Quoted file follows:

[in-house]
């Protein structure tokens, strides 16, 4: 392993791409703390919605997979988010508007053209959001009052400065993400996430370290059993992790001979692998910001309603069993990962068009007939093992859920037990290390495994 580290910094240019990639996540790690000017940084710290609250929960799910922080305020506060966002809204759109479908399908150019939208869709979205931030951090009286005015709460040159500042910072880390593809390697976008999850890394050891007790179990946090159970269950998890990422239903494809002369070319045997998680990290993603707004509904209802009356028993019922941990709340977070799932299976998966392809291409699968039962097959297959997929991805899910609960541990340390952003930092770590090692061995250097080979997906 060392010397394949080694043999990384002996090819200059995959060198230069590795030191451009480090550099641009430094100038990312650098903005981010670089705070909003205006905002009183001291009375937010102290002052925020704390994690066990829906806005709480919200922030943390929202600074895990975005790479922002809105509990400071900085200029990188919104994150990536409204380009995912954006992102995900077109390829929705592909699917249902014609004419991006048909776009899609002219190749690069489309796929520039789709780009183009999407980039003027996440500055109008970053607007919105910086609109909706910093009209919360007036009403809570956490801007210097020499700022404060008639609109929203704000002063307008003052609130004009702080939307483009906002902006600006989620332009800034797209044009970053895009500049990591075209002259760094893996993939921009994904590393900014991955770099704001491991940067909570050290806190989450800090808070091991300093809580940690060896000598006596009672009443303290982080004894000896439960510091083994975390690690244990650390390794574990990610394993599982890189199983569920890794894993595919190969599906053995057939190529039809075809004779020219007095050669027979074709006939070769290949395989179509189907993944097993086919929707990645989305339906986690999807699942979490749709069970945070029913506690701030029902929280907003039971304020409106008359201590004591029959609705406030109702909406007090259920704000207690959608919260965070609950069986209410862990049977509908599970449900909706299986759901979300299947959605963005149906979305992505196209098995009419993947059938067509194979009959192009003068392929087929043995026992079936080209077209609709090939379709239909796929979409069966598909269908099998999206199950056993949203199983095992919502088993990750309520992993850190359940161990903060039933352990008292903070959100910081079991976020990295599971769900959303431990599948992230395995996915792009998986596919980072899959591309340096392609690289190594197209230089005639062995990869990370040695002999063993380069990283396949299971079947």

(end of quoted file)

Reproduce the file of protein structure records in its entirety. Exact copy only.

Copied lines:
[in-house]
């Protein structure tokens, strides 16, 4: 392993791409703390919605997979988010508007053209959001009052400065993400996430370290059993992790001979692998910001309603069993990962068009007939093992859920037990290390495994 580290910094240019990639996540790690000017940084710290609250929960799910922080305020506060966002809204759109479908399908150019939208869709979205931030951090009286005015709460040159500042910072880390593809390697976008999850890394050891007790179990946090159970269950998890990422239903494809002369070319045997998680990290993603707004509904209802009356028993019922941990709340977070799932299976998966392809291409699968039962097959297959997929991805899910609960541990340390952003930092770590090692061995250097080979997906 060392010397394949080694043999990384002996090819200059995959060198230069590795030191451009480090550099641009430094100038990312650098903005981010670089705070909003205006905002009183001291009375937010102290002052925020704390994690066990829906806005709480919200922030943390929202600074895990975005790479922002809105509990400071900085200029990188919104994150990536409204380009995912954006992102995900077109390829929705592909699917249902014609004419991006048909776009899609002219190749690069489309796929520039789709780009183009999407980039003027996440500055109008970053607007919105910086609109909706910093009209919360007036009403809570956490801007210097020499700022404060008639609109929203704000002063307008003052609130004009702080939307483009906002902006600006989620332009800034797209044009970053895009500049990591075209002259760094893996993939921009994904590393900014991955770099704001491991940067909570050290806190989450800090808070091991300093809580940690060896000598006596009672009443303290982080004894000896439960510091083994975390690690244990650390390794574990990610394993599982890189199983569920890794894993595919190969599906053995057939190529039809075809004779020219007095050669027979074709006939070769290949395989179509189907993944097993086919929707990645989305339906986690999807699942979490749709069970945070029913506690701030029902929280907003039971304020409106008359201590004591029959609705406030109702909406007090259920704000207690959608919260965070609950069986209410862990049977509908599970449900909706299986759901979300299947959605963005149906979305992505196209098995009419993947059938067509194979009959192009003068392929087929043995026992079936080209077209609709090939379709239909796929979409069966598909269908099998999206199950056993949203199983095992919502088993990750309520992993850190359940161990903060039933352990008292903070959100910081079991976020990295599971769900959303431990599948992230395995996915792009998986596919980072899959591309340096392609690289190594197209230089005639062995990869990370040695002999063993380069990283396949299971079947």